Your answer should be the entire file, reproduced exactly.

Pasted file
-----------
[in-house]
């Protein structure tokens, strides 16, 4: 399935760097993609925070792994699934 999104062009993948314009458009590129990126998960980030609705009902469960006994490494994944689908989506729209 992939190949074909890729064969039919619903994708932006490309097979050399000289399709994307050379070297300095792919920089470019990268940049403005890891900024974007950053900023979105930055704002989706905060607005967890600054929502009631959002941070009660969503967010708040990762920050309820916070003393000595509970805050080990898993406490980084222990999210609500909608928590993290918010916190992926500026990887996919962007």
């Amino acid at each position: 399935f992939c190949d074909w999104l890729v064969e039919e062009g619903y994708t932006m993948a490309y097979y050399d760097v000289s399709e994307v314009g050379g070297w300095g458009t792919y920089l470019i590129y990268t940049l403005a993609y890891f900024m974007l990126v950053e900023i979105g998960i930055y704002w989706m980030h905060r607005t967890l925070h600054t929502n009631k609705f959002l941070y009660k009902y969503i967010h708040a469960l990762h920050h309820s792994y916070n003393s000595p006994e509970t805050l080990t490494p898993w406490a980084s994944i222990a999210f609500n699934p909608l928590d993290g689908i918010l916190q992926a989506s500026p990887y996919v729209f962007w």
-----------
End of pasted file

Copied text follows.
[in-house]
């Protein structure tokens, strides 16, 4: 399935760097993609925070792994699934 999104062009993948314009458009590129990126998960980030609705009902469960006994490494994944689908989506729209 992939190949074909890729064969039919619903994708932006490309097979050399000289399709994307050379070297300095792919920089470019990268940049403005890891900024974007950053900023979105930055704002989706905060607005967890600054929502009631959002941070009660969503967010708040990762920050309820916070003393000595509970805050080990898993406490980084222990999210609500909608928590993290918010916190992926500026990887996919962007």
């Amino acid at each position: 399935f992939c190949d074909w999104l890729v064969e039919e062009g619903y994708t932006m993948a490309y097979y050399d760097v000289s399709e994307v314009g050379g070297w300095g458009t792919y920089l470019i590129y990268t940049l403005a993609y890891f900024m974007l990126v950053e900023i979105g998960i930055y704002w989706m980030h905060r607005t967890l925070h600054t929502n009631k609705f959002l941070y009660k009902y969503i967010h708040a469960l990762h920050h309820s792994y916070n003393s000595p006994e509970t805050l080990t490494p898993w406490a980084s994944i222990a999210f609500n699934p909608l928590d993290g689908i918010l916190q992926a989506s500026p990887y996919v729209f962007w």